One soup stood out clearly from the pack. It had the lip-glossing slick of collagen I was looking for in a well-salted broth. Just as the truck drivers in Tampopo insist, the balance of broth, noodles and meat was spot-on, too. And it turned out the winner had a familiar face.

Suzanne Podhaizer of Salt in Montpelier, former Seven Days food editor, turned out to be the ramen's creator. I hadn't realized at first taste that the soup was made not from pork but from goose, including braised meat and cracklings from the animals she helped raise (and slaughter) herself at a farm called Gozzard City in Cabot.

Continue reading "Alice Eats: A Busy Winter Weekend" »

January 23, 2014

Alchemist to Expand With New Tasting Room

1470150_683772101657746_495050057_nOn November 5, 2013, the owners of Vermont cult brewery the Alchemist announced they were closing their tasting room to the public. Now, Jen Kimmich, who runs the company with brewer husband John, has announced the plan to add a new property that will hold a second brewery, a tasting room and a retail shop.

Jen Kimmich says she has been looking at properties in the Waterbury area, and down the Route 100 corridor into Stowe. "We've had tons of people contact us who want us to go to Rutland or Barre or Colchester, but we don't want to drive that far," she says.

In a blog post on Tuesday, Kimmich described finding what she and her husband thought would be the perfect addition, before learning it wasn't zoned for retail. After a busy day hunting on Wednesday, she tells Seven Days she still hasn't found the perfect complement to their small brewery, which turns out 9,000 barrels of Heady Topper each year. "We have a few options," Kimmich says.

Continue reading "Alchemist to Expand With New Tasting Room" »

January 21, 2014

Farmhouse Group to Open New Restaurant in nika Space

Food-nikaNika, the Mediterranean restaurant that opened at 83 Church Street last March, closed suddenly earlier this month. On Tuesday, Seven Days learned that the company behind Farmhouse Tap & Grill, El Cortijo Taqueria Y Cantina, Guild Tavern and Guild Fine Meats is planning to open a new restaurant in the former nika space.

"We're planning a new, casual Italian restaurant," says Kristina Bond, director of marketing for the Farmhouse Group. "We don't have anything else to report at this moment other than we're super excited!"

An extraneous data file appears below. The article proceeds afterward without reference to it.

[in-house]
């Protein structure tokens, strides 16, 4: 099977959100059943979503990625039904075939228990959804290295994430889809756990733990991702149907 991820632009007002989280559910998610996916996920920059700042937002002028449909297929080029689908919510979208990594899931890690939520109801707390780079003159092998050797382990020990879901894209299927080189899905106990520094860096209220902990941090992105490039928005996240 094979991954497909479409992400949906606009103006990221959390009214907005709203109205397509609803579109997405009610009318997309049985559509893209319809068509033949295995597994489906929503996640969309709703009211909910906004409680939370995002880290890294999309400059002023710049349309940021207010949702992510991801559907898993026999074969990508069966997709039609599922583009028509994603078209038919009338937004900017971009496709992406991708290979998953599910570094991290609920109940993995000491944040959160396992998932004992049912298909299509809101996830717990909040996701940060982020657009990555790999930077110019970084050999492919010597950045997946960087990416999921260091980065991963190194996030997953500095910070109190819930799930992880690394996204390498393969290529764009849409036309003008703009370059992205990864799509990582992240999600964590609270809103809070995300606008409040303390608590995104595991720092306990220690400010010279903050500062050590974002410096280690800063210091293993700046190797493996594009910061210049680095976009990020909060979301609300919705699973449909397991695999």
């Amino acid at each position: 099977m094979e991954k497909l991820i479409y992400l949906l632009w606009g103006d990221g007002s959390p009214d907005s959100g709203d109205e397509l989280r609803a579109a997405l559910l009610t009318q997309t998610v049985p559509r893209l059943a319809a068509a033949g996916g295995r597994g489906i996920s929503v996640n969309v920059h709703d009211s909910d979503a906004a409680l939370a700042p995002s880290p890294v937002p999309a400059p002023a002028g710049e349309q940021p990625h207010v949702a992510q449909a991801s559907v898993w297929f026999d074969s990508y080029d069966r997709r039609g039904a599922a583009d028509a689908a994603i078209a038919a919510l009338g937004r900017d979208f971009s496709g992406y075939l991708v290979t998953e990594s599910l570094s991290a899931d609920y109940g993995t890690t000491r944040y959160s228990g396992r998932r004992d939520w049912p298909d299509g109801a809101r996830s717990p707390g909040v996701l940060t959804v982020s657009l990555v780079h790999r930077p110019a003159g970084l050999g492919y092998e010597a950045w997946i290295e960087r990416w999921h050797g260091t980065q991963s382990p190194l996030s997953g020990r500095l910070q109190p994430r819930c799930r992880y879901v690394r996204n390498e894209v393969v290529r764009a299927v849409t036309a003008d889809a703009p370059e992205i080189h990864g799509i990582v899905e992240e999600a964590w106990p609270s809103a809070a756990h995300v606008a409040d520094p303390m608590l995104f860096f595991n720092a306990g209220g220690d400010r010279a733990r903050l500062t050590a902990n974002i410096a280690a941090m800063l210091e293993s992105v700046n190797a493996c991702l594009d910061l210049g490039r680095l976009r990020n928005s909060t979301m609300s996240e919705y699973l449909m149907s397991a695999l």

Nika opened on March 25, 2013, replacing Three Tomatoes Trattoria, which had turned out wood-fired pizzas and pasta dishes for 21 years in the Church Street basement restaurant space. The restaurant was originally called Sweet Tomatoes.

By opening nika, Three Tomatoes owners Robert Myers and Jim Reiman hoped to appeal to a broader clientele. Though that culinary experiment is over, the two still own Three Tomatoes restaurants in Williston, Rutland and Lebanon, N.H.

Bond says that more details will emerge as work progresses on the Farmhouse Group's latest restaurant. But Farmhouse Group co-owner Jed Davis is no stranger to the space. He was once director of operations for Three Tomatoes.

 

Alice Eats: The Hawker Stall

IMG_7123Wednesdays at ArtsRiot Kitchen Collective, 400 Pine Street, Burlington, 540-0406

Just as it should, the ArtsRiot Kitchen Collective has continued to morph since I visited every pop-up dinner for a week in November. Last week, I made it to the Hawker Stall, which debuted its Wednesday night dinners last month.

But the man behind the Hawker Stall isn't new to ArtsRiot. Jeremy Bernozzi was Richard Witting's sous-chef at the space's short-lived Chinese café.

Now Bernozzi is bringing his vast knowledge of Asian cuisine to Wednesdays, with a new stop each week. He works with Misery Loves Co. vet Andrew Burke, who adds fine dining experience to Bernozzi's street food. Every other week, Burke's menus prevail with more upscale offerings, such as "inauthentic Japanese" tasting menus.

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Rojak

Last week, I made it to one of Bernozzi's nights. He was focused on the neighborhoods of Kuala Lumpur, a destination that I've long had on my wish list. And I hadn't experienced Malaysian food since I was a kid in New York City.

Clearly, I wasn't alone in my excitement. By the time I arrived, about 7 p.m., the kitchen had already sold out of daal fritters and beef stew. I ordered coconut ice cream, but the counter help forgot to include it in my order and that, too, was gone by the time I realized it.

This isn't the Hawker Stall's fault, but careless counter service seems to be part of the deal at ArtsRiot, and the one thing that keeps me from being a regular.

But Bernozzi and Burke's food was worth it. I had never had anything quite like their rojak before. The salad featured cubes of pineapple, sour mango and apple sweetened with tamarind and palm sugar. A touch of shrimp paste added salt, while bird's-eye chiles gave it heat. Cilantro cooled it, and tofu skin, peanuts and sesame gave the dish varied texture. The deceptively complex flavors were as bright and beautiful as the salad looked.

Continue reading "Alice Eats: The Hawker Stall" »